Elastic.io’s email found it’s way to SalesyEmail.com and provided a few opportunities for RevBoss to give a bit of constructive criticism this week.
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———- Forwarded message ———-
Date: Wed, Sep 10, 2014 at 1:00 PM
Subject: Re: Easy integration of RevBoss app with other SaaS apps
It seems that you are pretty resistant to my follow-ups! I really think that there is a good business fit between us, so let me know if I should continue to bother you (and eventually make a discussion happen) or go to hell (please don’t send me there). 🙂
In my last email, I wrote:
Please accept my apology to “bother you again”, but I think that you’re a perfect fit for my company. I haven’t heard from you, so please let me know if you got my message, I’d really appreciate it.
In my last email, I wrote:
What we bring to the table is easy way to connect applications to any cloud application you want. You can integrate any cloud service with your application by embedding our widget into your application code.
My assumption is that we could help you save time and perhaps some money on the way too, so how about we touch base and dig into the details?
- Good idea following up on the original thread. We use this strategy quite a bit — it works well.
- Go to hell? That escalated quickly…
- I like the intro sentence — says who you are, how you found me, and why I should care.
- “You can integrate any cloud service with your application by embedding our widget into your application code.” This is a really broad value statement — I’m not really sure what it means.
- The “What we bring to the table” paragraph is confusing and seems to be the only time in the entire email thread where the SDR offers a value prop — I would at the least reiterate why I think the company is a good fit in follow-ups.
- The last sentence in the very first email isn’t worded well and therefore doesn’t leave a good impression on me as the last thing that I read.
- Prospect needs to have a more direct call to action. “Let’s chat %date&time%.”
- The overall tone is extremely aggressive and a major turnoff
- I get the overall “humor” here…I really do, but this could easily turn a prospect off.
Subject: Quick question about SalesyEmail’s cloud integration…
My name is SDR from Elastic.io. – an Integration Platform that provides a framework and an interactive toolset to easily connect your application to other cloud apps with the highest level of security. I found SalesyEmail on angel.co and though I’d reach out.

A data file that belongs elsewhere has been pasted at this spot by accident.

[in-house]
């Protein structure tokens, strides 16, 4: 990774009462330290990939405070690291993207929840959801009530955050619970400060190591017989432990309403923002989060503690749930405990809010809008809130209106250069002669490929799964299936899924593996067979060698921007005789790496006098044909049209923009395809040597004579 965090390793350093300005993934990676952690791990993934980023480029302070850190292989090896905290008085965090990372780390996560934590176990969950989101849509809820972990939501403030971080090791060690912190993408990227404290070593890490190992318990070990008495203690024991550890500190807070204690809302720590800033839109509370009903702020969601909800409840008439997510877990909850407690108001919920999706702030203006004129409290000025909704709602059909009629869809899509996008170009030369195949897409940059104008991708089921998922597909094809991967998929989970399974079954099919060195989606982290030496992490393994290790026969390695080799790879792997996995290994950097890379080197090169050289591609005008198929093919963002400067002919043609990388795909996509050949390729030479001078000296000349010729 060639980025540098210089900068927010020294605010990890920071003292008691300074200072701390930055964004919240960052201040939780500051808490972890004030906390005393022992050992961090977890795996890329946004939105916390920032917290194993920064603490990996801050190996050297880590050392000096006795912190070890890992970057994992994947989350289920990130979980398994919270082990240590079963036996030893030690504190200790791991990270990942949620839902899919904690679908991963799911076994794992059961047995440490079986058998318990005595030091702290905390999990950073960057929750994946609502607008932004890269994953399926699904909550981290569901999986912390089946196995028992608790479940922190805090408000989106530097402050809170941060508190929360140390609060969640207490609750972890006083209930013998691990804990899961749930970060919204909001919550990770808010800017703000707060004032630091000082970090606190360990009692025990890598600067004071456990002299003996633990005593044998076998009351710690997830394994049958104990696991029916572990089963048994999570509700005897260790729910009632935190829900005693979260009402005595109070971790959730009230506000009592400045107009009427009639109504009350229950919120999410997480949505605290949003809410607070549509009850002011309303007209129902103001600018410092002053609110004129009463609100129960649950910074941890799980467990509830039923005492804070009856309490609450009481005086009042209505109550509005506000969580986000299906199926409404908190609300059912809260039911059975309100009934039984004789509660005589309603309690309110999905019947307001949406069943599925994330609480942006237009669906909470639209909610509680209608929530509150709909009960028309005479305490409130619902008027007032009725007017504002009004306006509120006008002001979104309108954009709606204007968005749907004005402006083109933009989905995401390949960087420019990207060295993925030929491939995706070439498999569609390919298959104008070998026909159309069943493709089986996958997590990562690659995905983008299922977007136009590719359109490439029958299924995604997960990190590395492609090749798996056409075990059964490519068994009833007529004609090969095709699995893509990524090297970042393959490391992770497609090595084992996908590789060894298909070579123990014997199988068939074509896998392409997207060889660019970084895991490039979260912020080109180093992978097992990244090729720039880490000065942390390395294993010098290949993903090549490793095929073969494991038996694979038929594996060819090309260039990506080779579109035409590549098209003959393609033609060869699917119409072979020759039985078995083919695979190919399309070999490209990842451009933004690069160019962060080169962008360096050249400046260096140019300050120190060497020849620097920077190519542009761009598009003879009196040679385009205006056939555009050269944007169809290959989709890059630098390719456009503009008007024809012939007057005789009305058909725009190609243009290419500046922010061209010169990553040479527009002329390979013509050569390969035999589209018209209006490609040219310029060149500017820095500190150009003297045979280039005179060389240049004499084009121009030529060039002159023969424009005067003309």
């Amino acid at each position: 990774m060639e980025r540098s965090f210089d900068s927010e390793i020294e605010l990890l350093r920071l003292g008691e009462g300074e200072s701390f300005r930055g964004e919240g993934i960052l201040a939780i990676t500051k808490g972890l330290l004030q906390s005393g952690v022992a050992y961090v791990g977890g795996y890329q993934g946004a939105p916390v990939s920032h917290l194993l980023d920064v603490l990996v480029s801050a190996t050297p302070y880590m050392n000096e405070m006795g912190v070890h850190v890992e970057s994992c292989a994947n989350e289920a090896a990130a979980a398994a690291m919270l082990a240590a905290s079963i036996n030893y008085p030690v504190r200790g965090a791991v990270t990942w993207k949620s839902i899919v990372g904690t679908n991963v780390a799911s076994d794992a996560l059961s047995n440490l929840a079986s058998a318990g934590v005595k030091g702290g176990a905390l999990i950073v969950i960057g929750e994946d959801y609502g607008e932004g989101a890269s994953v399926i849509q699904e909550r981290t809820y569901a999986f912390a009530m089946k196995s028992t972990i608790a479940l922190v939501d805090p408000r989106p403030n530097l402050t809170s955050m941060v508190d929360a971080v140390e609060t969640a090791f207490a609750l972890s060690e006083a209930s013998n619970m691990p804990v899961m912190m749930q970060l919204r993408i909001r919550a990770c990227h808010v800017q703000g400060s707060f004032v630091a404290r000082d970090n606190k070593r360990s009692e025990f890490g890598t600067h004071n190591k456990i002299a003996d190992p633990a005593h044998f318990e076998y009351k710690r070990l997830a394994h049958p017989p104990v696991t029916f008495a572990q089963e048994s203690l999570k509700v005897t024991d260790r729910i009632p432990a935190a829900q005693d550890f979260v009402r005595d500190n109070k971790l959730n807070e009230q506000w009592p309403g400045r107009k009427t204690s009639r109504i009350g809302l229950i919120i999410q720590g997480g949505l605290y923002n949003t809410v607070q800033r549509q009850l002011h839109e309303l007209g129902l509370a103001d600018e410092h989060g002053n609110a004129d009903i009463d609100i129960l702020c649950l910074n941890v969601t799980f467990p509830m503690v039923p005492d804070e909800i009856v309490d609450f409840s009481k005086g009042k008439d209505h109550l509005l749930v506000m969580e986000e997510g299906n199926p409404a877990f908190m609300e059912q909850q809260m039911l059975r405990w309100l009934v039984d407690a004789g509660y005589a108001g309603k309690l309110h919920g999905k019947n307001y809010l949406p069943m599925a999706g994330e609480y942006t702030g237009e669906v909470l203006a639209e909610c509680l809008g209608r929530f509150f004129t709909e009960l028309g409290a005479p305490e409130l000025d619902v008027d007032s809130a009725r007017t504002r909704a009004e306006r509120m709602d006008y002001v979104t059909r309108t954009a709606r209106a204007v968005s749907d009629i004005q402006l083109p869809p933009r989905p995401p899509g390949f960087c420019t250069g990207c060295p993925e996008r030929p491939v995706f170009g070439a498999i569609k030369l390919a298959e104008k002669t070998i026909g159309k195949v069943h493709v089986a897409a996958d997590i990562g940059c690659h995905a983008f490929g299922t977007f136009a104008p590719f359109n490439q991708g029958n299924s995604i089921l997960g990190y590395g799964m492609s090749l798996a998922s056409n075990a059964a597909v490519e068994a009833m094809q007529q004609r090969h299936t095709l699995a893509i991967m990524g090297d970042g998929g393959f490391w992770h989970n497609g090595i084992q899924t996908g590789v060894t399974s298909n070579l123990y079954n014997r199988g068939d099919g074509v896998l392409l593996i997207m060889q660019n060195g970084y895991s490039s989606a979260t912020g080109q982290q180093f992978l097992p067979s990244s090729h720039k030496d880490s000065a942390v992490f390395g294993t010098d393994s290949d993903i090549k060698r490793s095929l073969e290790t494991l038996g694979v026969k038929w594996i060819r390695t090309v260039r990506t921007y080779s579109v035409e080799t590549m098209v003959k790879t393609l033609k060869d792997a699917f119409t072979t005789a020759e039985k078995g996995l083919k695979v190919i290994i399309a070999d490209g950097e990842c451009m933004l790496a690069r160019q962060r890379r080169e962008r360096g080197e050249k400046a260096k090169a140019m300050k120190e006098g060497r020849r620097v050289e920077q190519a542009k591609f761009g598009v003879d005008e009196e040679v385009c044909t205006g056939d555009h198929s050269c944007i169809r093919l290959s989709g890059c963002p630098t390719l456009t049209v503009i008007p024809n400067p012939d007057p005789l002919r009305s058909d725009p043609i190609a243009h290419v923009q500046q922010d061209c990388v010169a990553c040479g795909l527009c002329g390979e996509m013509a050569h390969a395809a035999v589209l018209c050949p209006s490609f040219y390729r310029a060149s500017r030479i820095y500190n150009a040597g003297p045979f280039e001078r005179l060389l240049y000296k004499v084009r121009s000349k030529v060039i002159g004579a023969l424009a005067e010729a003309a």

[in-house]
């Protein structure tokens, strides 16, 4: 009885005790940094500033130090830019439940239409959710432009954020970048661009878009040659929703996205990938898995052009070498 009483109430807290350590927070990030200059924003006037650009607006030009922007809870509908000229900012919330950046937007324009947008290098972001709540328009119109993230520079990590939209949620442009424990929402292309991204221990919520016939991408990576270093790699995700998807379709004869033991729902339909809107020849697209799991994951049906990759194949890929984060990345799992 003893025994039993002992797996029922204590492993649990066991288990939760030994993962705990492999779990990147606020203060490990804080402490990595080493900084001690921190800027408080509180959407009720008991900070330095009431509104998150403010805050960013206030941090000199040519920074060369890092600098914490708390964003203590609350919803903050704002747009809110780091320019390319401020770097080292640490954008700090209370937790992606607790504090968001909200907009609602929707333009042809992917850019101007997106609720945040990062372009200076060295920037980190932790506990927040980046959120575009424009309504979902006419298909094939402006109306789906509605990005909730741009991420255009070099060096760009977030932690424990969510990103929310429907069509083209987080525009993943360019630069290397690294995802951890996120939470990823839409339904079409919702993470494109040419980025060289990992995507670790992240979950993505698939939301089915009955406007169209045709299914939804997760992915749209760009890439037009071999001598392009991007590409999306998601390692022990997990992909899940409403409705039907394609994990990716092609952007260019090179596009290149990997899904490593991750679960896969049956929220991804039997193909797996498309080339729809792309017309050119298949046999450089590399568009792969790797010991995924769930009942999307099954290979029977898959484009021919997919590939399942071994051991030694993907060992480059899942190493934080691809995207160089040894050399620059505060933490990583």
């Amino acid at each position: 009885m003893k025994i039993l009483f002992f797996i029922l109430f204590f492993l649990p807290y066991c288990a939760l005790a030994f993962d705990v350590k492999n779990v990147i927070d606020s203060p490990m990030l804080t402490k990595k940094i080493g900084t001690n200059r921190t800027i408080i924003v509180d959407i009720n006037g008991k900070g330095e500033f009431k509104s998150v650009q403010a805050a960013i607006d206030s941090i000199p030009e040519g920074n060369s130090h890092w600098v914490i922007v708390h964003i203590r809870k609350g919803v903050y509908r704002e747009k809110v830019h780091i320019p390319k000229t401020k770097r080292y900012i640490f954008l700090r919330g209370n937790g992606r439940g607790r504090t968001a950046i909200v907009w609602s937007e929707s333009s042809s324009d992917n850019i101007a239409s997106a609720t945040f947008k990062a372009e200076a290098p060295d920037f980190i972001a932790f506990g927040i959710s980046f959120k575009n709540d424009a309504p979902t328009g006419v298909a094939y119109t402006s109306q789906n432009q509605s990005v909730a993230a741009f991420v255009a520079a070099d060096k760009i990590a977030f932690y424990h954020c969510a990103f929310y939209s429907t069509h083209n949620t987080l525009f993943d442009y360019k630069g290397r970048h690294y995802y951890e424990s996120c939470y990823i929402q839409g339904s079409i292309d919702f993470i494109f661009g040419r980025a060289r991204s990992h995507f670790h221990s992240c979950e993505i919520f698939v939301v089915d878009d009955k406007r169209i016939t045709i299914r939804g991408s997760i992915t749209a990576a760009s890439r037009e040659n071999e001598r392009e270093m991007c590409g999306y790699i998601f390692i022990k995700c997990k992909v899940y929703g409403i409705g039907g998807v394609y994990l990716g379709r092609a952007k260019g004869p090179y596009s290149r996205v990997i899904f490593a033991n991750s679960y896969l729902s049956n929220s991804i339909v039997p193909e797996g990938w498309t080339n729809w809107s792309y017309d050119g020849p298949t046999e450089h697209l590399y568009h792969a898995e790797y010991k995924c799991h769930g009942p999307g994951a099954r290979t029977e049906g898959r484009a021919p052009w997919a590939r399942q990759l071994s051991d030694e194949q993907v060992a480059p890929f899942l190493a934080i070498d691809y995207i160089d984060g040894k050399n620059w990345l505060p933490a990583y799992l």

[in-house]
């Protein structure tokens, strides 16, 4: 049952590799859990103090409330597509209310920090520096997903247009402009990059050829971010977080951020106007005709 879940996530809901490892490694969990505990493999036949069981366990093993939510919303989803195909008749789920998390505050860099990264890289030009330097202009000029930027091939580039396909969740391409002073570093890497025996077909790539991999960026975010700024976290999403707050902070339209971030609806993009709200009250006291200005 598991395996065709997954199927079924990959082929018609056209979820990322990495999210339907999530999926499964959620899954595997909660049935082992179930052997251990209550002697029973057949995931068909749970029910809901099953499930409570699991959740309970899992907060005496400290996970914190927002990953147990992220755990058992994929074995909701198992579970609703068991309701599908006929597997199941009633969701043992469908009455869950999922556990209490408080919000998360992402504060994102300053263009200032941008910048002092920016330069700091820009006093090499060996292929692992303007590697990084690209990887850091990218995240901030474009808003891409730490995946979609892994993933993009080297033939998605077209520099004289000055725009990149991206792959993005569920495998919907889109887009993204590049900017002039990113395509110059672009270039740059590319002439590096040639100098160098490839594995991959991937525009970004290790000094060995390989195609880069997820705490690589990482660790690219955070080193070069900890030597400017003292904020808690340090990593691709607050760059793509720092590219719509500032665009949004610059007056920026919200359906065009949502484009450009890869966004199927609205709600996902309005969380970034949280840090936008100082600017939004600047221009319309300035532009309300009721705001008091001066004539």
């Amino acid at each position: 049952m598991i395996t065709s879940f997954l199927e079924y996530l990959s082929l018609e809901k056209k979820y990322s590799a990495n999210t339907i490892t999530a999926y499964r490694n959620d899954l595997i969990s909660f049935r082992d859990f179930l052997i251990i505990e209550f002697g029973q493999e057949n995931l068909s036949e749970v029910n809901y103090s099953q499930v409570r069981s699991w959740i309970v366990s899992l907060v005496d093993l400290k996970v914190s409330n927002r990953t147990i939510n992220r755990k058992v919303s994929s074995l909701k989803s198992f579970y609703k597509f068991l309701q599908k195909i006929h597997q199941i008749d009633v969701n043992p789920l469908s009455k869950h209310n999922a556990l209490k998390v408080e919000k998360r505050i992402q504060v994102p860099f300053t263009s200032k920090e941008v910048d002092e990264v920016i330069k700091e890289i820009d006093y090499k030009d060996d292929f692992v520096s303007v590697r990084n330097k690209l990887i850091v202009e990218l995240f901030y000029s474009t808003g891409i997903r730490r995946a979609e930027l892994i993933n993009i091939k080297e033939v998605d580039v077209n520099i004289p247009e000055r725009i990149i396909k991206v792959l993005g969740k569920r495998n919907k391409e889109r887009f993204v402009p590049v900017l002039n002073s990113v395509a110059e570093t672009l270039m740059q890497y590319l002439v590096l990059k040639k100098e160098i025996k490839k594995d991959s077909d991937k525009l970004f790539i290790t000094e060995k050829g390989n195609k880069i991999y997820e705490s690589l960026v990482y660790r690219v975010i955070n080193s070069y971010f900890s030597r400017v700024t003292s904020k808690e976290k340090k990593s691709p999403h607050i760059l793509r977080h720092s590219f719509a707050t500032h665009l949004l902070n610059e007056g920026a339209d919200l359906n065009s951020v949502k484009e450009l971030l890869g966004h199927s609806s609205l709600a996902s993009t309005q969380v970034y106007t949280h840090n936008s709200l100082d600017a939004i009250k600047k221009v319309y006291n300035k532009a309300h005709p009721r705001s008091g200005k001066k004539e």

Not too sure how much of this falls on your plate, but let me know if you or someone from your team is available next week for a quick chat about how Elastic.io might help enhance your workflow.
Hope to talk soon!
Digging a little deeper
After the RevBoss team took a look at this week’s email from Elastic.io, we decided to only rewrite the original email, given the format and how different it was from our previous posts. The format isn’t unfamiliar, though. Actually, it’s an idea that RevBoss uses often. The thought behind this is that reminding the prospect of messages that you’ve sent over not only puts all of your information in one place in the event that your original messages were “lost” in their inbox, but it also gives you the opportunity to be a bit more succinct in your follow ups…another way to gently “nudge” the prospect without having to necessarily give your whole spiel again.
We also noticed that the SDR did a really good job with stating who they were, how they found the prospect, and why they should even continue reading the email.
With those two things sort of setting them on the right track, we quickly saw that the rest of the thread did quite a bit to derail it. While we generally encourage adding a little creativity to the emails in an attempt to sound more personal, it’s important to be able to recognize the fine line between being humorous and being annoying/offensive. This is probably the last thing you’d want to do when asking someone for their time; which brings us to the final point. We think that the SDR should make it a habit of directly asking for a meeting (particularly in the later emails). Giving them a couple of times that you’re available and asking which might work best for them gives the prospect something that they can immediately check against their calendars – an overall good practice.